As he grins serenely and his burgundy robes billow in the fresh Himalayan wind, it is not difficult to see why scientists declared Matthieu Ricard the happiest man they had ever tested.
The monk, molecular geneticist and confidant of the Dalai Lama, is passionately setting out why meditation can alter the brain and improve people's happiness in the same way that lifting weights puts on muscle.
"It's a wonderful area of research because it shows that meditation is not just blissing out under a mango tree but it completely changes your brain and therefore changes what you are," the Frenchman told AFP.
Ricard, a globe-trotting polymath who left everything behind to become a Tibetan Buddhist in a Himalayan hermitage, says anyone can be happy if they only train their brain.
Neuroscientist Richard Davidson wired up Ricard's skull with 256 sensors at the University of Wisconsin four years ago as part of research on hundreds of advanced practitioners of meditation.
The scans showed that when meditating on compassion, Ricard's brain produces a level of gamma waves—those linked to consciousness, attention, learning and memory—"never reported before in the neuroscience literature", Davidson said.
The scans also showed excessive activity in his brain's left prefrontal cortex compared to its right counterpart, giving him an abnormally large capacity for happiness and a reduced propensity towards negativity, researchers believe.
Research into the phenomenon, known as "neuroplasticity", is in its infancy and Ricard has been at the forefront of ground-breaking experiments along with other leading scientists across the world.
"We have been looking for 12 years at the effect of short and long-term mind-training through meditation on attention, on compassion, on emotional balance," he said.
"We've found remarkable results with long-term practitioners who did 50,000 rounds of meditation, but also with three weeks of 20 minutes a day, which of course is more applicable to our modern times."
The 66-year-old, accompanying other senior Tibetan monks at a festival in the remote Nepalese Himalayan region of Upper Dolpa, has become a globally respected Buddhist and is one of the religion's leading western scholars.
But he has not always been on the path to enlightenment.
Ricard grew up among the Paris intellectual elite as the son of celebrated French libertarian philosopher Jean-Francois Revel and abstract watercolour painter Yahne Le Toumelin.
"All these people used to come around, most of Paris intellectual life. We had all the French painters and I was myself interested in classical music so I met a lot of musicians," he said.
"At lunch we'd have three Nobel Prize winners eating with us. It was fantastic... Some of them were wonderful but some could be difficult."
By the time he got his PhD in cell genetics from the Institut Pasteur in Paris in 1972 he had become disillusioned with the dinner party debates and had already begun to journey to Darjeeling in India during his holidays.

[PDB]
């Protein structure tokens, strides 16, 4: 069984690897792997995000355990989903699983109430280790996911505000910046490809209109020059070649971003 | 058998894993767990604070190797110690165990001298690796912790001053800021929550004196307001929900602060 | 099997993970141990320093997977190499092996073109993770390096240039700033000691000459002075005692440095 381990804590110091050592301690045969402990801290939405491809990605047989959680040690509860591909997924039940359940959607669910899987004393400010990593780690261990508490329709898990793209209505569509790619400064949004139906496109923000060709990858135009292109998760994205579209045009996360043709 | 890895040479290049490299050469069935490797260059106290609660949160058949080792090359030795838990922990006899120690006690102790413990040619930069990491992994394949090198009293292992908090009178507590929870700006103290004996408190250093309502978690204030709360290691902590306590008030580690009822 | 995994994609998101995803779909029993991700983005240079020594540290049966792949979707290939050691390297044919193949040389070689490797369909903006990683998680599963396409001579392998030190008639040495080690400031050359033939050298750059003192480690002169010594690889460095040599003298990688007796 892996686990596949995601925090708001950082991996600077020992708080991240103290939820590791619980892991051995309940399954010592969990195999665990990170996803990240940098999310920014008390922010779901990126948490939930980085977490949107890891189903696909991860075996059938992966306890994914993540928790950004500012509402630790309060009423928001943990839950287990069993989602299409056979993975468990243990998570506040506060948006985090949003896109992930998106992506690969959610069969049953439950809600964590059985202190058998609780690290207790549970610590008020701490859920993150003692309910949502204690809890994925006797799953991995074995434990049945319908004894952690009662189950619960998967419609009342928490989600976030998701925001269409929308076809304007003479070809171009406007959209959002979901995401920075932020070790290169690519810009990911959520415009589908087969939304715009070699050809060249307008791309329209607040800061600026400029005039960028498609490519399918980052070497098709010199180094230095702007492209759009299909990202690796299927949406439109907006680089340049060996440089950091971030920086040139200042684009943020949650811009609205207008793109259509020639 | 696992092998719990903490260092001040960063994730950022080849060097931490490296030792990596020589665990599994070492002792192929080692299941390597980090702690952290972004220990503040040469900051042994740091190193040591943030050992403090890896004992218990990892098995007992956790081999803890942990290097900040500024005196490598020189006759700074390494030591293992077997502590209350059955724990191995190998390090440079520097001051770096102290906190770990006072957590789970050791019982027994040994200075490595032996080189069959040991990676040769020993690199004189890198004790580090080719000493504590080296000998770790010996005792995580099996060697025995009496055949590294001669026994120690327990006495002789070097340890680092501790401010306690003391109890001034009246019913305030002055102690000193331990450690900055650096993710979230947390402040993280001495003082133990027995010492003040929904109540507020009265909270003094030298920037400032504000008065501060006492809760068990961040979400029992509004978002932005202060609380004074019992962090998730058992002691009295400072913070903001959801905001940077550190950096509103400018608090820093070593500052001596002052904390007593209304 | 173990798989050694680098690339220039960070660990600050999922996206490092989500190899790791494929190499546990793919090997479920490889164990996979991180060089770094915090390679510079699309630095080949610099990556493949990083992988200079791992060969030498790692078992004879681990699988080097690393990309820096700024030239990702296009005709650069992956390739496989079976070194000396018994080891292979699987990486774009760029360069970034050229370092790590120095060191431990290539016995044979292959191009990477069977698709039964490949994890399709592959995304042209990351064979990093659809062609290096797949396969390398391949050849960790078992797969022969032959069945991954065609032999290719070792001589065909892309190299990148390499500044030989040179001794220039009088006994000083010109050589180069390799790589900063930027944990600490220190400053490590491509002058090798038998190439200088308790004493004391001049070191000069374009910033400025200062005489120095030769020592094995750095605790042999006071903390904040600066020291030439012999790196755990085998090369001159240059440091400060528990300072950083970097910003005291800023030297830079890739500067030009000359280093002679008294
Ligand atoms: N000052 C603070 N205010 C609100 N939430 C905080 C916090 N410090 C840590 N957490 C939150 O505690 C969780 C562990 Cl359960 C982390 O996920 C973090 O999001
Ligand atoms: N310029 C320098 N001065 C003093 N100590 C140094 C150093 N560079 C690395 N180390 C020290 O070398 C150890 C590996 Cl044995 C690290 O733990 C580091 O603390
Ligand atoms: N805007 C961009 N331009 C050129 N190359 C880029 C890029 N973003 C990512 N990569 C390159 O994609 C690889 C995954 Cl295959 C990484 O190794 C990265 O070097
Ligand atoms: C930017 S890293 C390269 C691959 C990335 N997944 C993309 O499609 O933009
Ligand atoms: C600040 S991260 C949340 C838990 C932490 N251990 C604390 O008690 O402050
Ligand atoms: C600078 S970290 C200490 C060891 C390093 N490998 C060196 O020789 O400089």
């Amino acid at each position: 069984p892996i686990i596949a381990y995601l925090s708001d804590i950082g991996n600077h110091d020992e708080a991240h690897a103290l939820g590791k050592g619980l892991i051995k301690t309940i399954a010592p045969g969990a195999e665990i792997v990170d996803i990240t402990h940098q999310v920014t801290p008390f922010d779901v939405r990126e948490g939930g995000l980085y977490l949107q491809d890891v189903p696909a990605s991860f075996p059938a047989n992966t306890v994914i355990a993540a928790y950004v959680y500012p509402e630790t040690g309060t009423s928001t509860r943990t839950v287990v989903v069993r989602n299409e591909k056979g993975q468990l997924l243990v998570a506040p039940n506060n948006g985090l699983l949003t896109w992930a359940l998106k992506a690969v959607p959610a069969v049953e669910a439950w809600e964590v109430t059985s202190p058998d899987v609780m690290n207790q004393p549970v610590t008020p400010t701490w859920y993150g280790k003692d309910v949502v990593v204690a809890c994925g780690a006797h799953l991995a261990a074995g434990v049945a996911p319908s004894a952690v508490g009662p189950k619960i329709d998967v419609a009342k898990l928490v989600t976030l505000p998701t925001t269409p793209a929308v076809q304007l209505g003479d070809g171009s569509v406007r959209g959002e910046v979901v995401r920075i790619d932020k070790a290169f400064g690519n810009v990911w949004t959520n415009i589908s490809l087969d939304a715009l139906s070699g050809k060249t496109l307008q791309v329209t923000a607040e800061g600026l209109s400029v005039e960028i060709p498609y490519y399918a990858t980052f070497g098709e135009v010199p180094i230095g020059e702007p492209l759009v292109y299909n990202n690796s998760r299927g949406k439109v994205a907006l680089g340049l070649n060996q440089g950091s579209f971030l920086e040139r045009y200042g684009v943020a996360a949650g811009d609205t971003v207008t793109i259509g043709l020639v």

Eschewing intimate relationships and a career, he moved to India to study Buddhism and emerged 26 years later as something of celebrity thanks to "The Monk And The Philosopher", a dialogue on the meaning of life he wrote with his father.
"That was the end of my quiet time because it was a bestseller. Suddenly I was projected into the western world. Then I did more dialogues with scientists and the whole thing started to spin off out of control.
"I got really involved in science research and the science of meditation."
A prominent monk in Kathmandu's Shechen Monastery, Ricard divides his year between isolated meditation, scientific research and accompanying the Dalai Lama as his adviser on trips to French-speaking countries and science conferences.
He addressed the World Economic Forum in Davos at the height of the financial crisis in 2009 to tell gathered heads of state and business leaders it was time to give up greed in favour of "enlightened altruism".
His other works include "Happiness: A Guide to Developing Life's Most Important Skill" and several collections of photographs of the landscape, people and spiritual masters of the Himalayas.
Ricard donates all proceeds of his books to 110 humanitarian projects which have built schools for 21,000 children and provide healthcare for 100,000 patients a year.
He was awarded the French National Order of Merit for his work in preserving Himalayan culture but it is his work on the science of happiness which perhaps defines him best.
Ricard sees living a good life, and showing compassion, not as a religious edict revealed from on high, but as a practical route to happiness.
"Try sincerely to check, to investigate," he said. "That's what Buddhism has been trying to unravel—the mechanism of happiness and suffering. It is a science of the mind."
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